By David Poulson
Al Jazeera’s has got an interesting environmental news experiment underway.
A story about illegal fishing in West Africa is coupled with an interactive web game. It lets you play the role of a reporter tracking down the story.
Two graduates of Michigan State University’s Knight Center for Environmental Journalism helped write a book about how shifting politics have affected North Carolina environment and energy policy.
Turning Carolina Red: Reports From the Front of an Energy Culture War represents an innovative way of explaining energy policy in “politically-charged times,” a story with implications for the rest of the country, according to Environment & Energy Publishing.
Among the eight writers who produced the company’s first ebook are MSU graduates Hannah Northey and Amanda Peterka.
Knight Center graduate Andy McGlashen (MA ’09) in June became communications director for the Michigan Environmental Council, a nonprofit organization that represents 70 environmental, health and social justice groups at the state Capitol.
McGlashen joined MEC in 2010 and previously was development and communications associate. He replaces Hugh McDiarmid, Jr., who accepted a position with the International Joint Commission.
A former correspondent for MSU’s Capital News Service, McGlashen was the 2009 recipient of the Knight Center’s Rachel Carson Award for Outstanding Graduate Student. His reporting has appeared in newspapers around the state, along with Midwest Energy News, The Daily Climate, Environmental Health News, Great Lakes Echo and other outlets. He also has covered health and medicine for MSU’s media relations office.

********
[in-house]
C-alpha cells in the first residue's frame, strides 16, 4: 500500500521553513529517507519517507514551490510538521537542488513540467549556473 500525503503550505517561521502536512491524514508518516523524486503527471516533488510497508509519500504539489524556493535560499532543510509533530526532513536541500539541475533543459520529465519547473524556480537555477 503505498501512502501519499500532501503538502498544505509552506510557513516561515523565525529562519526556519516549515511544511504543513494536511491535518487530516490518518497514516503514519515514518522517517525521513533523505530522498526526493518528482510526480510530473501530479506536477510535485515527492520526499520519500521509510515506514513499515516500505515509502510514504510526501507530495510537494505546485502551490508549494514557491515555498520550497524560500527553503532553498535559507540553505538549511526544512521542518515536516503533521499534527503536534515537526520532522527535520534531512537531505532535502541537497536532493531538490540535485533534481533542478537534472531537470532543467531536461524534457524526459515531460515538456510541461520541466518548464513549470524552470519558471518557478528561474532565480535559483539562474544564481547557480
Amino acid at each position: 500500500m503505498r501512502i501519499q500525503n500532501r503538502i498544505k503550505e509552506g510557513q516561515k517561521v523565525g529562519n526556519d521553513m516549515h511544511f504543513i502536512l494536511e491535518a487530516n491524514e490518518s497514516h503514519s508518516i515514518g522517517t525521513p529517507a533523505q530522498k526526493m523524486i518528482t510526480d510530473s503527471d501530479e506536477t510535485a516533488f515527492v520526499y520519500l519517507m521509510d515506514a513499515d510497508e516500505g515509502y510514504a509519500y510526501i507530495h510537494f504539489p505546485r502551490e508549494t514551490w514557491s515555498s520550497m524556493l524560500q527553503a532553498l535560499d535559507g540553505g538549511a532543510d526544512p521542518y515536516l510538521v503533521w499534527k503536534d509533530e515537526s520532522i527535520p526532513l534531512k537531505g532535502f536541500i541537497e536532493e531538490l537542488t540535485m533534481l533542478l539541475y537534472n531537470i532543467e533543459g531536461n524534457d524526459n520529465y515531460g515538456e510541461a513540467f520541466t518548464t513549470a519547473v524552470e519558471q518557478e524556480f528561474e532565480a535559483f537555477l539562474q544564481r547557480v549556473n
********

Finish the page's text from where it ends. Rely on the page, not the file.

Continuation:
McGlashen even has shown some Great Lakes love on national television.
He can occasionally be found playing guitar around Lansing with Uncle Alice and the Gals, a fledgling old-time and bluegrass band that includes Knight Center graduates Alice Rossignol (banjo) and Brian Bienkowski (mandolin), and featured fellow alumnus Jeff Brooks Gillies on dobro before he moved to Colorado.
Carie Cunningham does research with an eye-tracking machine.
Doctoral candidate Carie Cunningham, who is part of the Knight Center’s research collaborative, will discuss the impact of viewing screen size on cognition at the National Communication Association Nov. 20-23 in Chicago.
Here is an abstract of her presentation:
As technology evolves, television consumers are acquiring many more viewing options. Gone are the days of a single, stationary television set with limited programming. Today, consumers have many more options in the programming, as well as, how and where those programs can be delivered. Those options include, but are not limited to, a wide variety of viewing devices such as smart phones, laptops, and a host of other electronic devices that heretofore served primarily as game or music players. A common practice in television news is having the exact same video that is seen on television to also be displayed on other media devices like computers or cell phones. This practice assumes a ‘one-size-fits-all’ effect, where all video players play the same visuals regardless of screen size or viewing distance. This practice of using the same video is assumed to capture attention in the same way despite the different devices.